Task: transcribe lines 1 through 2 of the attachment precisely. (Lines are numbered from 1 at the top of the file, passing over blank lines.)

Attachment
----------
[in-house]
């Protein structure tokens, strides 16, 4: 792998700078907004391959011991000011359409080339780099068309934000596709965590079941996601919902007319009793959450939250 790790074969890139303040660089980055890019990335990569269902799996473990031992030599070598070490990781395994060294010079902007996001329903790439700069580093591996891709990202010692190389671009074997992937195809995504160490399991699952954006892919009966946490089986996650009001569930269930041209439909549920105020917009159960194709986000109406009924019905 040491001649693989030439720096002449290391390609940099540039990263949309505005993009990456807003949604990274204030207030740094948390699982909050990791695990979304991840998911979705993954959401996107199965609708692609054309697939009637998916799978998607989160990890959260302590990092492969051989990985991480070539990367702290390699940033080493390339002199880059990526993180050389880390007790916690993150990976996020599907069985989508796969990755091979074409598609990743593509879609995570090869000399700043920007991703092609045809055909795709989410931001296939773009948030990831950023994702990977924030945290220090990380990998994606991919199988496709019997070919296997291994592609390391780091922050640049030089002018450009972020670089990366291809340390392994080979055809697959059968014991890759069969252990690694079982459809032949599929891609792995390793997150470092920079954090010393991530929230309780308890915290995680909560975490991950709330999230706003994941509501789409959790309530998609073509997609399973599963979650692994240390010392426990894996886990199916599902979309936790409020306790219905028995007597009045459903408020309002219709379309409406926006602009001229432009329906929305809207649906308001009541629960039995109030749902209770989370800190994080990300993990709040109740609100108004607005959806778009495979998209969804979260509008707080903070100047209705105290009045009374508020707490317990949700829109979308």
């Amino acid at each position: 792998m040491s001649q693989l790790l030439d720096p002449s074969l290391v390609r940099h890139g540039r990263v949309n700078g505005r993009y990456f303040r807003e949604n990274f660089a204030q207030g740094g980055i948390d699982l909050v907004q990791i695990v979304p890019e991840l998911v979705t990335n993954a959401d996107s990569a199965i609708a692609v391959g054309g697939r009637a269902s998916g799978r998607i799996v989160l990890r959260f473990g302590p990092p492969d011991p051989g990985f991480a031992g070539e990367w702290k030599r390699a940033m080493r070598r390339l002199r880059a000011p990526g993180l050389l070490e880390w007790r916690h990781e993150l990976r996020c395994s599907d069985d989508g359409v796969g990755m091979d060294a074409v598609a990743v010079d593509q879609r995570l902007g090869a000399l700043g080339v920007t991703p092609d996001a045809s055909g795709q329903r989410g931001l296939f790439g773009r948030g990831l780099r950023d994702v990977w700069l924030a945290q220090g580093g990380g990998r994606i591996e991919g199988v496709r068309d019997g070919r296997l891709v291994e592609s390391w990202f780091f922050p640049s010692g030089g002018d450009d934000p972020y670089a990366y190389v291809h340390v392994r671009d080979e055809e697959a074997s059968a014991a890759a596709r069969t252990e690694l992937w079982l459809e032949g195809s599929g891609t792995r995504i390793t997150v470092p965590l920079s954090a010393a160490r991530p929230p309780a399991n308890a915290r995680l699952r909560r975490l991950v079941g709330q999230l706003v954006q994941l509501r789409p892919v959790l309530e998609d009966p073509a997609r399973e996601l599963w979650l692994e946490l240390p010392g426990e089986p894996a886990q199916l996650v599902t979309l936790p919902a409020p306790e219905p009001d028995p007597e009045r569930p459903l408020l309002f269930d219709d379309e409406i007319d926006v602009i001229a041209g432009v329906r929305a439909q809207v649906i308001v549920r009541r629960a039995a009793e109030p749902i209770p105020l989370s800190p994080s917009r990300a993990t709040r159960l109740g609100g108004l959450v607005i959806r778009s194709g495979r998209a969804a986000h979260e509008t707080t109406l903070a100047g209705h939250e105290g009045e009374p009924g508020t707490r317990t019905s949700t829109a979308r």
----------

[in-house]
């Protein structure tokens, strides 16, 4: 792998700078907004391959011991000011359409080339780099068309934000596709965590079941996601919902007319009793959450939250 790790074969890139303040660089980055890019990335990569269902799996473990031992030599070598070490990781395994060294010079902007996001329903790439700069580093591996891709990202010692190389671009074997992937195809995504160490399991699952954006892919009966946490089986996650009001569930269930041209439909549920105020917009159960194709986000109406009924019905 040491001649693989030439720096002449290391390609940099540039990263949309505005993009990456807003949604990274204030207030740094948390699982909050990791695990979304991840998911979705993954959401996107199965609708692609054309697939009637998916799978998607989160990890959260302590990092492969051989990985991480070539990367702290390699940033080493390339002199880059990526993180050389880390007790916690993150990976996020599907069985989508796969990755091979074409598609990743593509879609995570090869000399700043920007991703092609045809055909795709989410931001296939773009948030990831950023994702990977924030945290220090990380990998994606991919199988496709019997070919296997291994592609390391780091922050640049030089002018450009972020670089990366291809340390392994080979055809697959059968014991890759069969252990690694079982459809032949599929891609792995390793997150470092920079954090010393991530929230309780308890915290995680909560975490991950709330999230706003994941509501789409959790309530998609073509997609399973599963979650692994240390010392426990894996886990199916599902979309936790409020306790219905028995007597009045459903408020309002219709379309409406926006602009001229432009329906929305809207649906308001009541629960039995109030749902209770989370800190994080990300993990709040109740609100108004607005959806778009495979998209969804979260509008707080903070100047209705105290009045009374508020707490317990949700829109979308």